Always in the framework of unbounded domains, the study of different variational problems can be found in [10, 11]. Quasilinear elliptic equations with quadratic growth have been considered in [12]. In [1315] a very general weighted case, with principal coefficients having vanishing mean oscillation, has been taken into account.

2. A Class of Spaces of Morrey Type

In this section we recall the definitions and the main properties of a certain class of spaces of Morrey type where the coefficients of our operators belong. These spaces generalize the classical notion of Morrey spaces to unbounded domains and were introduced for the first time in [3]; see also [16] for some details. Thus, from now on, let be an unbounded open subset of , . By we denote the -algebra of all Lebesgue measurable subsets of . For , is its characteristic function, its Lebesgue measure, and ( ), where is the open ball with center in and radius . The class of restrictions to of functions is . For , is the class of all functions such that for any .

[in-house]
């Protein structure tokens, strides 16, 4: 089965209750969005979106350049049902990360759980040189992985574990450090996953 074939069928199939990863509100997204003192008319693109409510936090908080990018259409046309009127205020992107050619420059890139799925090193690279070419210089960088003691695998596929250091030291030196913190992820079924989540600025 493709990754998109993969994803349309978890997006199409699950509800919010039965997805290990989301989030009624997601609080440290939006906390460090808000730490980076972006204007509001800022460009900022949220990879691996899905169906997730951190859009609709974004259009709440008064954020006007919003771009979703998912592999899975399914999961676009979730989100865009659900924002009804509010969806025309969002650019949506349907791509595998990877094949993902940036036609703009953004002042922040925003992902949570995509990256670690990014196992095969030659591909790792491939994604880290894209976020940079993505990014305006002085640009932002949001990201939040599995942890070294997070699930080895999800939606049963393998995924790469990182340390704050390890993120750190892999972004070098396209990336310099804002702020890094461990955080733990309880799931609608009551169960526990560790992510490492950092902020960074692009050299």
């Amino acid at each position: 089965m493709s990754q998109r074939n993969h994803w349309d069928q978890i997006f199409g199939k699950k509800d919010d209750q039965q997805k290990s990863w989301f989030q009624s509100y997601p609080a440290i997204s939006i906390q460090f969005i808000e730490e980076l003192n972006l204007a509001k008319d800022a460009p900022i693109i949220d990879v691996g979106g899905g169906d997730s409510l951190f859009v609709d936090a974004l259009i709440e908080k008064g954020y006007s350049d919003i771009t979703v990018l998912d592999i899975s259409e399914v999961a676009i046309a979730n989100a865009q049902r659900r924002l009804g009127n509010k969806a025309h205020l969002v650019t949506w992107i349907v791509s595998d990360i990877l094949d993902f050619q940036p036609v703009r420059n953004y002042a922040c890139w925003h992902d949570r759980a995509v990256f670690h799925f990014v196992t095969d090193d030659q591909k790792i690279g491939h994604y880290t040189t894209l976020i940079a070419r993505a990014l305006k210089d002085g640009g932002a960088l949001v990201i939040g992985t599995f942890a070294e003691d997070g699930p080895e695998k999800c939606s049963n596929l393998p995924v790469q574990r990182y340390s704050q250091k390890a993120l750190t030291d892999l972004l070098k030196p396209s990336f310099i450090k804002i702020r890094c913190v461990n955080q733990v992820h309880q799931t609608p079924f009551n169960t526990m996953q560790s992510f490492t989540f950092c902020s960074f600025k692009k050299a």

For and , the space of Morrey type is made up of all the functions in such that equipped with the norm defined in (9).

The closures of and in are denoted by and , respectively.

The following inclusion holds true: Moreover,

We put , , and .

Now, let us define the moduli of continuity of functions belonging to or . For and , we set Given a function , the following characterizations hold: where denotes a function of class such that Thus, if is a function in , a modulus of continuity of in is a map such that While if belongs to , a modulus of continuity of in is an application such that